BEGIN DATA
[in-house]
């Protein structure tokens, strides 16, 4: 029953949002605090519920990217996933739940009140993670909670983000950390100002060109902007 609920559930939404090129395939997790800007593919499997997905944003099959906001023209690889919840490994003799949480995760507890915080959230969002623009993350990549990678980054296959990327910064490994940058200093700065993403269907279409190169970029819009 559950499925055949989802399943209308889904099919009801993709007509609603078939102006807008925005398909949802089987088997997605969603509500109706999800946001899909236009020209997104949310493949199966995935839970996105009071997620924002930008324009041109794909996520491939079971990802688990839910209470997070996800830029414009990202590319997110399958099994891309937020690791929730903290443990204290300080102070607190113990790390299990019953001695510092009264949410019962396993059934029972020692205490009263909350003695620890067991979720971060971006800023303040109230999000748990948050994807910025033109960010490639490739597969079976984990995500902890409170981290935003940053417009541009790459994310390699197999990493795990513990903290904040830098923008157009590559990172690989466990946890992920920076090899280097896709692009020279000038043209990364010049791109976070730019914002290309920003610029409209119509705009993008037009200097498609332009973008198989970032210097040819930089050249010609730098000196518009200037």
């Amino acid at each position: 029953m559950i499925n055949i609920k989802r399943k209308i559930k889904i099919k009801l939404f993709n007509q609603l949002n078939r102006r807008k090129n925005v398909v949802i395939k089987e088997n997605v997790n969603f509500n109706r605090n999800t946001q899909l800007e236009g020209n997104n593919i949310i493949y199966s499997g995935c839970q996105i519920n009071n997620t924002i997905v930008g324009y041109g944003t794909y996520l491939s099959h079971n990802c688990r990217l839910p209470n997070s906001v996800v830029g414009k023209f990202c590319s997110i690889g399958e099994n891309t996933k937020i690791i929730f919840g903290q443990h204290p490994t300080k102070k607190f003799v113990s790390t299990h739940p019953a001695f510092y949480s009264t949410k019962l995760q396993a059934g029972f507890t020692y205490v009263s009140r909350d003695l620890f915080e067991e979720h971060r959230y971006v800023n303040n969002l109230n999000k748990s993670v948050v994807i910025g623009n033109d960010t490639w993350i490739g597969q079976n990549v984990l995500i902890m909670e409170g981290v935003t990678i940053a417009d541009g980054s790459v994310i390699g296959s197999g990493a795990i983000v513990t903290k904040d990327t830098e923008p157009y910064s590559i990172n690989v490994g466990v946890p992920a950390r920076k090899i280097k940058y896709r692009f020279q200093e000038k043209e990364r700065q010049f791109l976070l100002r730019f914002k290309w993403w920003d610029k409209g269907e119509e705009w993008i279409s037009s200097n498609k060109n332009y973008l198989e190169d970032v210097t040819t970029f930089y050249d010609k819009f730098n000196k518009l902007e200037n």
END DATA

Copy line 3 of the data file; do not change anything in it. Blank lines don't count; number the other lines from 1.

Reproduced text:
């Amino acid at each position: 029953m559950i499925n055949i609920k989802r399943k209308i559930k889904i099919k009801l939404f993709n007509q609603l949002n078939r102006r807008k090129n925005v398909v949802i395939k089987e088997n997605v997790n969603f509500n109706r605090n999800t946001q899909l800007e236009g020209n997104n593919i949310i493949y199966s499997g995935c839970q996105i519920n009071n997620t924002i997905v930008g324009y041109g944003t794909y996520l491939s099959h079971n990802c688990r990217l839910p209470n997070s906001v996800v830029g414009k023209f990202c590319s997110i690889g399958e099994n891309t996933k937020i690791i929730f919840g903290q443990h204290p490994t300080k102070k607190f003799v113990s790390t299990h739940p019953a001695f510092y949480s009264t949410k019962l995760q396993a059934g029972f507890t020692y205490v009263s009140r909350d003695l620890f915080e067991e979720h971060r959230y971006v800023n303040n969002l109230n999000k748990s993670v948050v994807i910025g623009n033109d960010t490639w993350i490739g597969q079976n990549v984990l995500i902890m909670e409170g981290v935003t990678i940053a417009d541009g980054s790459v994310i390699g296959s197999g990493a795990i983000v513990t903290k904040d990327t830098e923008p157009y910064s590559i990172n690989v490994g466990v946890p992920a950390r920076k090899i280097k940058y896709r692009f020279q200093e000038k043209e990364r700065q010049f791109l976070l100002r730019f914002k290309w993403w920003d610029k409209g269907e119509e705009w993008i279409s037009s200097n498609k060109n332009y973008l198989e190169d970032v210097t040819t970029f930089y050249d010609k819009f730098n000196k518009l902007e200037n």